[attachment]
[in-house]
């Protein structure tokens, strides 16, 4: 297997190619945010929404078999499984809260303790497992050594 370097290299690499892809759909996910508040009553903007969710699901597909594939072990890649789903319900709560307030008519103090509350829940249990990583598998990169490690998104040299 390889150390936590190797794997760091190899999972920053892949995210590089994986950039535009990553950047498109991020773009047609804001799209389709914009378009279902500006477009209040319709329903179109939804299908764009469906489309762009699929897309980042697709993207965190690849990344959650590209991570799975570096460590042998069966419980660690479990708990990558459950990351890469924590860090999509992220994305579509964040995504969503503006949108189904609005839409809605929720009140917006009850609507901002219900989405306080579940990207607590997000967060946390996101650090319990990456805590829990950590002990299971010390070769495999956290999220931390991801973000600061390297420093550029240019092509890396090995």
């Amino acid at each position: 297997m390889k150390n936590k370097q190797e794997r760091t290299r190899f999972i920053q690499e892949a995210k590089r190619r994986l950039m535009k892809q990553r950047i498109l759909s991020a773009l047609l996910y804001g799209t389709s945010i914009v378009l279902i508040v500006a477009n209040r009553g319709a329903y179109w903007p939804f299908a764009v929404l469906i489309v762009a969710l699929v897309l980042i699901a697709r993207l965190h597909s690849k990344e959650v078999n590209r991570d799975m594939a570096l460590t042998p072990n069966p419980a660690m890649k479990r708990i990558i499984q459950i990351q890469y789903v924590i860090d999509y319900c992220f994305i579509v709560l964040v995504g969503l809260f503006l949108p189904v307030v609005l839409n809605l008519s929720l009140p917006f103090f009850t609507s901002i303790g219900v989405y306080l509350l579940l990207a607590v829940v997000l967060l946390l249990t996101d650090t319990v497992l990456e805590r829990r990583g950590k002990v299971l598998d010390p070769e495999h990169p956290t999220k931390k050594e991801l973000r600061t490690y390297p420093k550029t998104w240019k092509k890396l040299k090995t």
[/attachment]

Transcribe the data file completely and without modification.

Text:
[in-house]
């Protein structure tokens, strides 16, 4: 297997190619945010929404078999499984809260303790497992050594 370097290299690499892809759909996910508040009553903007969710699901597909594939072990890649789903319900709560307030008519103090509350829940249990990583598998990169490690998104040299 390889150390936590190797794997760091190899999972920053892949995210590089994986950039535009990553950047498109991020773009047609804001799209389709914009378009279902500006477009209040319709329903179109939804299908764009469906489309762009699929897309980042697709993207965190690849990344959650590209991570799975570096460590042998069966419980660690479990708990990558459950990351890469924590860090999509992220994305579509964040995504969503503006949108189904609005839409809605929720009140917006009850609507901002219900989405306080579940990207607590997000967060946390996101650090319990990456805590829990950590002990299971010390070769495999956290999220931390991801973000600061390297420093550029240019092509890396090995």
């Amino acid at each position: 297997m390889k150390n936590k370097q190797e794997r760091t290299r190899f999972i920053q690499e892949a995210k590089r190619r994986l950039m535009k892809q990553r950047i498109l759909s991020a773009l047609l996910y804001g799209t389709s945010i914009v378009l279902i508040v500006a477009n209040r009553g319709a329903y179109w903007p939804f299908a764009v929404l469906i489309v762009a969710l699929v897309l980042i699901a697709r993207l965190h597909s690849k990344e959650v078999n590209r991570d799975m594939a570096l460590t042998p072990n069966p419980a660690m890649k479990r708990i990558i499984q459950i990351q890469y789903v924590i860090d999509y319900c992220f994305i579509v709560l964040v995504g969503l809260f503006l949108p189904v307030v609005l839409n809605l008519s929720l009140p917006f103090f009850t609507s901002i303790g219900v989405y306080l509350l579940l990207a607590v829940v997000l967060l946390l249990t996101d650090t319990v497992l990456e805590r829990r990583g950590k002990v299971l598998d010390p070769e495999h990169p956290t999220k931390k050594e991801l973000r600061t490690y390297p420093k550029t998104w240019k092509k890396l040299k090995t």